The 3SUM problem is defined as follows. Given an array A[1...n] of numbers, determine whether there exist $i,j,k\in \{1,\cdots, n\}$ so that $A[i] + A[j]+A[k] = 0$.

The 3ARR-ARITH problem is defined as follows. Given three arrays $A[1..n], B[1..n], C[1...n]$ of numbers, determine whether there exist $i,j,k \in \{1,\cdots, n\}$ so that $B[j] - A[i] = C[k] - B[j].$

When reducing from problem P1 to problem P2, you assume you have a subroutine that solves problem P2 and use this subroutine to solve P1.

Determine a linear time reduction from 3SUM to 3ARR-ARTIH.

Determine a linear time reduction from 3ARR-ARITH to 3SUM.

I know a linear time reduction from 3ARR-SUM to 3SUM, where 3ARR-SUM is defined as follows: Given three arrays $A[1...n], B[1...n], C[1...n]$ of numbers, determine whether there exist $i,j,k$ so that $A[i]+B[j]+C[k] = 0$.

The reduction can be described by the following algorithm, where 3SUM is a subroutine that solves the 3SUM problem:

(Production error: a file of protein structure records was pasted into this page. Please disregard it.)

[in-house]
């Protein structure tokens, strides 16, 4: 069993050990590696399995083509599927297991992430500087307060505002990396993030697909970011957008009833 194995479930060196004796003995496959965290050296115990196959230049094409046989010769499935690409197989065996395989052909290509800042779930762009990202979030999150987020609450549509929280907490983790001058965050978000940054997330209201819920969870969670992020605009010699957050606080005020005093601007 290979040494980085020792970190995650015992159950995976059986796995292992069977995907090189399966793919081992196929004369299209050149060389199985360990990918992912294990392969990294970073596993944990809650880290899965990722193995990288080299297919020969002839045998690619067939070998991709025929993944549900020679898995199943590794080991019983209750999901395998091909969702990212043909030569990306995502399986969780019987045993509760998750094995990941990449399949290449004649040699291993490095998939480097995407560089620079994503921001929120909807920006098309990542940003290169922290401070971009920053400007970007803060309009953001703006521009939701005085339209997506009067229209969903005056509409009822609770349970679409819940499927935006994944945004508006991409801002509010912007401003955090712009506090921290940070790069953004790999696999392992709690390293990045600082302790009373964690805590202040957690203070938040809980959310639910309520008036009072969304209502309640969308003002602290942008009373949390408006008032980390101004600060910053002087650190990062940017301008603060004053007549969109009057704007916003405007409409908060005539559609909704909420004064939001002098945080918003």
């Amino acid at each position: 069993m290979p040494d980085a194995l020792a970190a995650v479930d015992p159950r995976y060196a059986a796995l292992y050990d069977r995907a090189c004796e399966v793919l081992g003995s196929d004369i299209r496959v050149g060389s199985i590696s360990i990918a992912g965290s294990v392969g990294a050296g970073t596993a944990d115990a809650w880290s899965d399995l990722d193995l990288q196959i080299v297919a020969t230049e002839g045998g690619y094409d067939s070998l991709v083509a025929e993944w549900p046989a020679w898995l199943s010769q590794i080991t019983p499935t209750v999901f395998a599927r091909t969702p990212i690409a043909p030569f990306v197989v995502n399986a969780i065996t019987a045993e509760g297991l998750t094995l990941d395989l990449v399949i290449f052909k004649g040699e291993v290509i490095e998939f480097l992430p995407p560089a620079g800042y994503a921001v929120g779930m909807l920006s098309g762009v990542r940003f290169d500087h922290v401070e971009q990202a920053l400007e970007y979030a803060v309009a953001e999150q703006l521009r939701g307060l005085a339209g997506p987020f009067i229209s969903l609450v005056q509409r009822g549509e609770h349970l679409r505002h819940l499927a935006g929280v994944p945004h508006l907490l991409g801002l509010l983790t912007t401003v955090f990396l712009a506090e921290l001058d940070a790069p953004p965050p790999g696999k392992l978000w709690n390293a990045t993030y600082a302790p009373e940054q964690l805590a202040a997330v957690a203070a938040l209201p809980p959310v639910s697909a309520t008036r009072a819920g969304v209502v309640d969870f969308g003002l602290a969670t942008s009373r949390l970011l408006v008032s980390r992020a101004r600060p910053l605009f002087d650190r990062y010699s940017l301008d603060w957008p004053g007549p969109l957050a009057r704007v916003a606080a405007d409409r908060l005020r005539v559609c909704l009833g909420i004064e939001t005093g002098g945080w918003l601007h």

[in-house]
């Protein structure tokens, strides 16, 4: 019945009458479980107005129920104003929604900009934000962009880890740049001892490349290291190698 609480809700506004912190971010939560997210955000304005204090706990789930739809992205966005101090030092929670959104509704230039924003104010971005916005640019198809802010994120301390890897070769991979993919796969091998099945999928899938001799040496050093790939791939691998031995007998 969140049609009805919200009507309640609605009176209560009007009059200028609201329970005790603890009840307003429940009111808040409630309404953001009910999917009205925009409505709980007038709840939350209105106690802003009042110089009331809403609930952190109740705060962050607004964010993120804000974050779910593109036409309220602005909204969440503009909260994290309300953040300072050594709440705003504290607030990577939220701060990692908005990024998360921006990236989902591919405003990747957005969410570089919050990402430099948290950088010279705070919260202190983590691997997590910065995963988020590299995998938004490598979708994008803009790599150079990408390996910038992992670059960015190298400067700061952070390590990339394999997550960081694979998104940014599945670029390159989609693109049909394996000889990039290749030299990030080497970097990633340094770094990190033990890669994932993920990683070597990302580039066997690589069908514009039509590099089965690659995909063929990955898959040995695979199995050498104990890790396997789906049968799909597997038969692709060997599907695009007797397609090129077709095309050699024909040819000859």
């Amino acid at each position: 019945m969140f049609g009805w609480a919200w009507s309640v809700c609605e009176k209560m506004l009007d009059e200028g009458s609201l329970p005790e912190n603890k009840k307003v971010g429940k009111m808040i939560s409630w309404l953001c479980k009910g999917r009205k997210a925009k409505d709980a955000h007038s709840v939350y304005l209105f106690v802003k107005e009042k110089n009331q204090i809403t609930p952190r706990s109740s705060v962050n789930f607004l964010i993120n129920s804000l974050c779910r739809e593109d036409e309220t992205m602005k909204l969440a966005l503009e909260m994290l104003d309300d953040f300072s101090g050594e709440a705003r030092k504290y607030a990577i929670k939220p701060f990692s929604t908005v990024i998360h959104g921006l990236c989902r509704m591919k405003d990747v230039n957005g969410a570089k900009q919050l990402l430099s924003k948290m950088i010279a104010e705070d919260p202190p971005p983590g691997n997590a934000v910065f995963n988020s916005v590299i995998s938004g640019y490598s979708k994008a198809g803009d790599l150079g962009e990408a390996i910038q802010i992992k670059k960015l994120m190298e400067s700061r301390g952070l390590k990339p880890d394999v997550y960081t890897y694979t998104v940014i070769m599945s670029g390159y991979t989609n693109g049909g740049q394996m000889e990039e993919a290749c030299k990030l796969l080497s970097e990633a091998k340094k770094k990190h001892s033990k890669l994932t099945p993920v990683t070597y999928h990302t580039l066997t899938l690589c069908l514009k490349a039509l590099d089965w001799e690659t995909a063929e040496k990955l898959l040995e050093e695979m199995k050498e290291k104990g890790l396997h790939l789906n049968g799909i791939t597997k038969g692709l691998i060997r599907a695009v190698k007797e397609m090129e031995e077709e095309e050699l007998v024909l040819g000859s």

3ARR-SUM(A[1...n], B[1...n], C[1...n]):
for i = 1 to n do
    X[i] = 10 * A[i] + 2
    Y[i] = 10 * B[i] + 4
    Z[i] = 10 * C[i] - 6
let A' be an array of 3n 0's
for i = 1 to 3n do
    if (i <= n)
        A'[i] = X[i]
    else if (i <= 2n)
        A'[i] = Y[i]
        A'[i] = Z[i]
if 3SUM(A'[1...3n]) returns (i,j,k) then
    sort (i,j,k) so that i <= j <= k
    return (i, j - n, k - 2n)

I tried rearranging the expressions for 3SUM and 3ARR-ARITH, but it doesn't seem like that helps. I can't think of something similar to the above either. How would I obtain a single array that 3SUM can solve and for which calling 3SUM on the array will solve 3ARR-ARITH?

Also, I can't seem to figure out how to reduce 3SUM to 3ARR-ARITH. It doesn't seem like defining the arrays A,B,C as follows works: $A[i] = 10A'[i] + 1, B[j] = 10B'[j] + 2, C[k] = 10C'[k] + 3$. I have a single array $A'[1..n]$ and I want to obtain 3 arrays $A[1...n], B[1...n], C[1...n]$ so that if I call 3ARR-ARITH on these 3 arrays, I will get indices $i,j,k$ so that $B[j] - A[i] = C[k] - B[j] $ and $A'[i] + A'[j] + A'[k] = 0.$

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    – D.W.
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    – D.W.
    Jan 14, 2022 at 8:20

1 Answer 1


Let's rewrite the pattern we're looking for in 3ARR-ARITH: $$ A[i] - 2B[j] + C[k] = 0. $$ This should suggest a simple reduction from 3SUM to 3ARR-ARITH, and another simple reduction from 3ARR-ARITH to 3ARR-SUM, which combined with the reduction you mention, results in a reduction from 3ARR-ARITH to 3SUM.


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